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5 tips for choosing the ideal small-business credit card

This Spotlight on Business Credit Cards is brought to you by American Express OPEN, the leading issuer of small-business credit cards and charge cards in the U.S. OPEN offers business owners products and services to help them run and grow their businesses.

Experts agree it makes sense for a small business to have a credit card, if only to improve record keeping and prevent intermingling of the owner’s personal and business credit, but the subject can suddenly get quite confusing when it comes to the question of choosing the right card for your company.

There are many points to consider before picking a small-business credit card, including understanding the costs of carrying a balance and having a clear picture of your spending habits.

Many sources, including the Small Business Administration, offer additional tips on choosing a credit card and here are the top five we found.

  • Evaluate interest rates and fees and make sure to look beyond introductory promotional rates, because you’ll ideally be choosing a card for the long haul. Review monthly and annual fees for each card you’re considering, and ask yourself what benefits your business will derive from paying fees in addition to interest.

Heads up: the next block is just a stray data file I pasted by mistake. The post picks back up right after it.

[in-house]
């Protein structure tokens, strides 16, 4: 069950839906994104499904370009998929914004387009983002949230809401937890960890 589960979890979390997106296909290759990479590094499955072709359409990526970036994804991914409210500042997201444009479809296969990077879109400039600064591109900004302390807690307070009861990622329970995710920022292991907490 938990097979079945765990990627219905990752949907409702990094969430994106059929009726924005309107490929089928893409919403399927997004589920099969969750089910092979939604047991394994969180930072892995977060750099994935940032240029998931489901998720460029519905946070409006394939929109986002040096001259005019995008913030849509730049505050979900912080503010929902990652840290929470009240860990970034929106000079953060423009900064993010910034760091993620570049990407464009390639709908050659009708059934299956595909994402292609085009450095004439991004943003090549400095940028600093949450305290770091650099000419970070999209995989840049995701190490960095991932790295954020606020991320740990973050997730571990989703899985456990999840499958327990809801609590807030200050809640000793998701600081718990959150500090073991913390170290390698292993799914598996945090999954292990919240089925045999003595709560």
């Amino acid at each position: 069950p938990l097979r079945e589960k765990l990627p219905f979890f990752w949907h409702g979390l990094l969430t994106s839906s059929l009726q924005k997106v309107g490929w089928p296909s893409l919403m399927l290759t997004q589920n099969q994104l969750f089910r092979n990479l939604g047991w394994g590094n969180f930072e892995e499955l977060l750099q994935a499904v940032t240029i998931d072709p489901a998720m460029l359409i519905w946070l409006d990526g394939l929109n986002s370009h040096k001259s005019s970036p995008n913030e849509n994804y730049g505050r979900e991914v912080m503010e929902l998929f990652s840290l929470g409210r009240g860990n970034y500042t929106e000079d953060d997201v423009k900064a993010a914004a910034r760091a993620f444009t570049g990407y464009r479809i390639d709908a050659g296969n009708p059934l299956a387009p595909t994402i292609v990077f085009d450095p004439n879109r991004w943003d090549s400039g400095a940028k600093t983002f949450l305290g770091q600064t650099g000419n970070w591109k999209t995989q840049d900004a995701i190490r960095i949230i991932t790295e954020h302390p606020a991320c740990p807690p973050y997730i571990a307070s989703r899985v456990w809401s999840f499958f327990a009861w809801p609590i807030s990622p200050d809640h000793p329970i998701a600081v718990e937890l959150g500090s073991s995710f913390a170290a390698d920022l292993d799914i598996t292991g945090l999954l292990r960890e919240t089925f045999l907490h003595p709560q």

• Compare the loyalty rewards offered to the perks you need. If your business requires heavy travel, you may want to choose a card that rewards frequent fliers. If not, you could opt for a card that rewards purchases at office-supply stores or other merchants selling products your business uses.
  • Clearly understand the repayment terms, grace period and late fees if you don’t make a payment on time. While paying on time protects your credit score, if you’re late with a payment because money is tight, the last thing you want is a hefty late fee adding to your troubles.
  • Look at options for balance transfers if you’re looking to switch from a card with a higher interest rate. Banks often charge a fee to transfer balances, but some offer free transfers as a perk of signing up for the card. Likewise, find out whether the card offers the option of cash advances. The perk can come in handy in situations where the company needs quick cash, but most cards offer no grace period on advances and interest rates can vary.
  • What are the options for paying your bills and managing account records online? A surprising number of companies still don’t allow customers to make online payments, according to the SBA.

Customer service is one final thing to consider as you’re evaluating the various cards out there, and the best way to do that is to interact with real people at each company as you’re doing your research, to get a feel for the best fit.

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